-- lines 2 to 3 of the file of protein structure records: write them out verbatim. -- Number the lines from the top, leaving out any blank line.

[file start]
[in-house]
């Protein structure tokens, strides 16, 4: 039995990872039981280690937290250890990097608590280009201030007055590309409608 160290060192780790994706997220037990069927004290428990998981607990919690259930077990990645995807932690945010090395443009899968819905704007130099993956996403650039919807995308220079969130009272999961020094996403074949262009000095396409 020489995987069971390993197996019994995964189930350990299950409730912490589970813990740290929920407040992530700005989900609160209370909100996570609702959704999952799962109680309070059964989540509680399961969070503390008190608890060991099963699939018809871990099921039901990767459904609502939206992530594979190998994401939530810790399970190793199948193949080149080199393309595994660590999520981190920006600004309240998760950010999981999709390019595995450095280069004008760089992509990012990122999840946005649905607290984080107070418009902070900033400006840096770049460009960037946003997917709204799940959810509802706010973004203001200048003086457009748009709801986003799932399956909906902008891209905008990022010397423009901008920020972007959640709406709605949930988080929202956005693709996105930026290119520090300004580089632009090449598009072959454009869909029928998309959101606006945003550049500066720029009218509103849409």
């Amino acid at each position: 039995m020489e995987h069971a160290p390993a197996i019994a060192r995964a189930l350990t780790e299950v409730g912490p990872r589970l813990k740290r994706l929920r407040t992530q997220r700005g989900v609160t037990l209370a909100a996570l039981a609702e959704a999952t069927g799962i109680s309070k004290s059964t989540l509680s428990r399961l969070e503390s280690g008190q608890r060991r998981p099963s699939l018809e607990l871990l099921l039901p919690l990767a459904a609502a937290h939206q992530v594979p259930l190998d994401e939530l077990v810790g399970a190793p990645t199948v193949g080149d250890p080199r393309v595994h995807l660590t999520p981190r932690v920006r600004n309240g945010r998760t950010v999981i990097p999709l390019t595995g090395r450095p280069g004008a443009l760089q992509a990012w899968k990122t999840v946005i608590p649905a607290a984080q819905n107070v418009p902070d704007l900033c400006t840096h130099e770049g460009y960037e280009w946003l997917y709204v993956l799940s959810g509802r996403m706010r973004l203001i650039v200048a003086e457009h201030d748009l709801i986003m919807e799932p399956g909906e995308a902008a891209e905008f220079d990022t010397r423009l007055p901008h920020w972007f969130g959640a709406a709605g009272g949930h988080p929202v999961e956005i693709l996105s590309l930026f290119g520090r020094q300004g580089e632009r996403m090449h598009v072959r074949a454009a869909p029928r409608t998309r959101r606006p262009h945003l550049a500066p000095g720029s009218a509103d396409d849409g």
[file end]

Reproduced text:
């Protein structure tokens, strides 16, 4: 039995990872039981280690937290250890990097608590280009201030007055590309409608 160290060192780790994706997220037990069927004290428990998981607990919690259930077990990645995807932690945010090395443009899968819905704007130099993956996403650039919807995308220079969130009272999961020094996403074949262009000095396409 020489995987069971390993197996019994995964189930350990299950409730912490589970813990740290929920407040992530700005989900609160209370909100996570609702959704999952799962109680309070059964989540509680399961969070503390008190608890060991099963699939018809871990099921039901990767459904609502939206992530594979190998994401939530810790399970190793199948193949080149080199393309595994660590999520981190920006600004309240998760950010999981999709390019595995450095280069004008760089992509990012990122999840946005649905607290984080107070418009902070900033400006840096770049460009960037946003997917709204799940959810509802706010973004203001200048003086457009748009709801986003799932399956909906902008891209905008990022010397423009901008920020972007959640709406709605949930988080929202956005693709996105930026290119520090300004580089632009090449598009072959454009869909029928998309959101606006945003550049500066720029009218509103849409």
């Amino acid at each position: 039995m020489e995987h069971a160290p390993a197996i019994a060192r995964a189930l350990t780790e299950v409730g912490p990872r589970l813990k740290r994706l929920r407040t992530q997220r700005g989900v609160t037990l209370a909100a996570l039981a609702e959704a999952t069927g799962i109680s309070k004290s059964t989540l509680s428990r399961l969070e503390s280690g008190q608890r060991r998981p099963s699939l018809e607990l871990l099921l039901p919690l990767a459904a609502a937290h939206q992530v594979p259930l190998d994401e939530l077990v810790g399970a190793p990645t199948v193949g080149d250890p080199r393309v595994h995807l660590t999520p981190r932690v920006r600004n309240g945010r998760t950010v999981i990097p999709l390019t595995g090395r450095p280069g004008a443009l760089q992509a990012w899968k990122t999840v946005i608590p649905a607290a984080q819905n107070v418009p902070d704007l900033c400006t840096h130099e770049g460009y960037e280009w946003l997917y709204v993956l799940s959810g509802r996403m706010r973004l203001i650039v200048a003086e457009h201030d748009l709801i986003m919807e799932p399956g909906e995308a902008a891209e905008f220079d990022t010397r423009l007055p901008h920020w972007f969130g959640a709406a709605g009272g949930h988080p929202v999961e956005i693709l996105s590309l930026f290119g520090r020094q300004g580089e632009r996403m090449h598009v072959r074949a454009a869909p029928r409608t998309r959101r606006p262009h945003l550049a500066p000095g720029s009218a509103d396409d849409g």